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Support for peer support groups

Peer support groups come in all shapes and sizes. Groups in larger organisations usually get support or supervision sessions, where facilitators can talk about how they're feeling and challenges they're facing. Independent peer support groups are less likely to have those structures in place.

On this page, learn more about the support you could get for your peer support group, and how to set this up.

Why is a support network important?

Some people find themselves leading peer support groups without having enough support in place for themselves. This can be stressful and emotionally draining. Make sure that, as a peer support coordinator or facilitator, you have the right support. You matter!

This is where networking in your local community, or further afield, is useful. Creating a support network can benefit you and your group. This support network can help protect your own wellbeing and can offer you opportunities to do the following:

  • ‘Check in’ and consider how you are feeling
  • Offload when something is difficult
  • Exchange ideas if you aren't sure what to do
  • Acknowledge and find support if you're leading on your own
  • Borrow resources rather than spending time and energy recreating them 
  • Receive guidance, encouragement or advice from others
  • Get a helping hand

Case Study: Women Side by Side

The Women Side by Side programme, delivered by Mind and Agenda, aimed to increase the availability of high-quality peer support for women experiencing multiple disadvantages.

As part of this programme, learning events were held 4 times a year. These events allowed people from all the peer support projects funded by the programme to come together. The feedback from these events emphasised how beneficial it was for people facilitating women’s peer support to meet each other and share their experiences and challenges. It helped people to feel understood and they were able to problem-solve together.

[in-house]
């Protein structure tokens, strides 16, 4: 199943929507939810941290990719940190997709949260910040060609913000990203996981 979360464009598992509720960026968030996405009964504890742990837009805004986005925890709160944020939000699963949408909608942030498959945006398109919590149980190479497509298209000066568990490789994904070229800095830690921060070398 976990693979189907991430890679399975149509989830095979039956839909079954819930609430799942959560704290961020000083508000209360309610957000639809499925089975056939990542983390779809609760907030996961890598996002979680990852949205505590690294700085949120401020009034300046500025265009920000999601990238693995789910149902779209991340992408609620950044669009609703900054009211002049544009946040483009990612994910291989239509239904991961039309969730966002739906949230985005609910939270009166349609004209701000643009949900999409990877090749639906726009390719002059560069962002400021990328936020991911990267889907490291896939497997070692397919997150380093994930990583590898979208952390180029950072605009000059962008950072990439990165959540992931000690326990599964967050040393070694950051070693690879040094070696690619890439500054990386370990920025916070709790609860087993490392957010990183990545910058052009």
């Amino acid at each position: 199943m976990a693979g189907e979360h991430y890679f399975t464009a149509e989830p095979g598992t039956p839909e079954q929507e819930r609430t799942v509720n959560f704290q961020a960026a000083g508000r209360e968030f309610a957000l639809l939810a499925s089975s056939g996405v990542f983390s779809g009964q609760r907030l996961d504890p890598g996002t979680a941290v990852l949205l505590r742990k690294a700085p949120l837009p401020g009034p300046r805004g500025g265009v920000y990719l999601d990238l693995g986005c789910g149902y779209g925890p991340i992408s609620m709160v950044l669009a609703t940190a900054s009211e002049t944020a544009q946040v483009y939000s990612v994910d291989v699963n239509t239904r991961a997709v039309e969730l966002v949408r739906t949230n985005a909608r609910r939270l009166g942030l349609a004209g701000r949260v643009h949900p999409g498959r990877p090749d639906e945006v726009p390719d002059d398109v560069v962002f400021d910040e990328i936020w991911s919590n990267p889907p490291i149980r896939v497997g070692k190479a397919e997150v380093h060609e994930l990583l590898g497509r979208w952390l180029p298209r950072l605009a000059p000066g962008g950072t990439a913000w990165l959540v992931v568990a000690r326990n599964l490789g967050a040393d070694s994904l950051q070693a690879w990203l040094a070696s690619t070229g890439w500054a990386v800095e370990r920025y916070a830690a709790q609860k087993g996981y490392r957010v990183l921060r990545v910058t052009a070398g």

Many of the people who came to these learning events went on to create support networks themselves.

“I enjoyed sitting with women from other organisations – sharing ideas, views, networking.”

Creating your support network

Creating a support network can involve reaching out to local individuals, groups or organisations who are also running peer support. If you can't go to events or gatherings with like-minded people, you could consider other ways to find your support. Here are some alternatives:

  • Connect with other peer support groups online, using email or social media
  • Create a wellness action plan to help you understand what support you need for your own wellbeing. Get our free wellness action plan template.
  • Seek support from your family, friends, colleagues or local Mind.
  • Ask members of your peer support group for help to organise things.
  • Consider how you'll communicate your own needs to members of the group. For example, can you tell them if you are going through a rough patch and need extra help?

Even if you are receiving face-to-face support from other groups on a regular basis, you can still try out these things. It's often best to give yourself a range of different support options.

Activity: Creating your support package

Set aside a session with your group to reflect on the support you need.

  • What support would benefit the group?
  • Look at the networking that you do now as a group and as individuals - which of these are most valuable to you? Is there anything that you might to do strengthen these relationships?